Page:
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Glasgow is a city at the forefront of change. Over the last few decades its economy has undergone significant restructuring which, together with considerable investment from both public and private sources, has enabled Glasgow to weather the worst of the post financial crisis years.
Take-up in the city centre increased to 127,000 sq ft in Q1. This was the strongest quarter of lettings in two years and was driven by a 48,000 sq ft pre-let to Brewin Dolphin at Atria.
Although still tough, 2010 was an improved year for the Scottish economy, as it continued its emergence from the deepest recession in decades.
City centre activity was broadly unchanged in Q3 at 152,000 sq ft. The majority of transactions were grade B, sub-10,000 sq ft and focussed in the city centre.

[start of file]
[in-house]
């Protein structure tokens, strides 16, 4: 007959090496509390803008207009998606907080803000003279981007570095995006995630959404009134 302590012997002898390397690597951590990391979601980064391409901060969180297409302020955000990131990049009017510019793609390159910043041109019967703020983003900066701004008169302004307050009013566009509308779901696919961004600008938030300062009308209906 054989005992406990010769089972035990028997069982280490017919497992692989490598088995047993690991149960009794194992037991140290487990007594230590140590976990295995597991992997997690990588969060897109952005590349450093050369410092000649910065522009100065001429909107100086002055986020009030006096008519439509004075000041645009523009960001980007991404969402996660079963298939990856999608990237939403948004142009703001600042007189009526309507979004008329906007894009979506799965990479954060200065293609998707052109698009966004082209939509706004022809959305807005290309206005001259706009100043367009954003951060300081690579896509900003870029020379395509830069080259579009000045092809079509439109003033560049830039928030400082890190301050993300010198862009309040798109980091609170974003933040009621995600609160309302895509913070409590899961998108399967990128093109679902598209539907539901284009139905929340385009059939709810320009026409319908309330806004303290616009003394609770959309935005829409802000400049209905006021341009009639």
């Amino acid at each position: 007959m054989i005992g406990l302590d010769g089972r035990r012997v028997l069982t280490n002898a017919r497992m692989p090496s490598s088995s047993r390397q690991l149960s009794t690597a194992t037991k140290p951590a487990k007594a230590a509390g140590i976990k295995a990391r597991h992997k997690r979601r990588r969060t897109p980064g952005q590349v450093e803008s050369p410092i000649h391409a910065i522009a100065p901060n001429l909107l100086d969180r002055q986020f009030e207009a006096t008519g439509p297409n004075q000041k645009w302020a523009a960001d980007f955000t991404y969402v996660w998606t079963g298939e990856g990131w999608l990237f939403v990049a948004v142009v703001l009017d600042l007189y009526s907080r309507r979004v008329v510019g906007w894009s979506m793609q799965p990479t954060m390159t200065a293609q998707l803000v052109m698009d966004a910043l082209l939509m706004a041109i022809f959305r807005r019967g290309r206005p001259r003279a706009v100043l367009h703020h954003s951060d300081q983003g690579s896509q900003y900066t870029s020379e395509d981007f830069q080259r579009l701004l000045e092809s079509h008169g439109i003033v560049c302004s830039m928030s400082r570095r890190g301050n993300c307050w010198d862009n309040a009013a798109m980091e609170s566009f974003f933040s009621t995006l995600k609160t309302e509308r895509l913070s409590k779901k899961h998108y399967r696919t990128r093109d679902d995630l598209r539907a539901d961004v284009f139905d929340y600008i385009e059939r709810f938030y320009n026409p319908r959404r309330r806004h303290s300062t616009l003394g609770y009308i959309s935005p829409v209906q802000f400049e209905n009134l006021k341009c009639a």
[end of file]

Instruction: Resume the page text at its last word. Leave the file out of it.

City centre activity increased again in Q2 to 153,000 sq ft as several long standing large grade A requirements completed as expected.
Research conducted by Jones Lang LaSalle suggests that the UK big box market will contribute to a rosier future for the Scottish market.
Take-up in the city centre fell to 54,000 sq ft in Q4 (Figure 1). Firms from the financial sector, which often underpin occupier demand in the city, were notably quiet.
“Demand for office property has edged upwards during 2010. The industrial market is performing well, although occupier demand is mainly latentfor larger properties. The retail sector continues to be weak except for superstores and new shopping centres.
City centre take-up increased to 114,000 sq ft in Q3 (Figure 1). One of the largest deals in Q3 was again at WaverleyGate since quoting terms have been reduced following the former owner’s administration.
City centre take-up fell back in Q2 to 63,000 sq ft. The bottom of the occupier market arguably occurred in Q3 2009, but activity continues to be erratic from quarter to quarter while underlying demand is thin.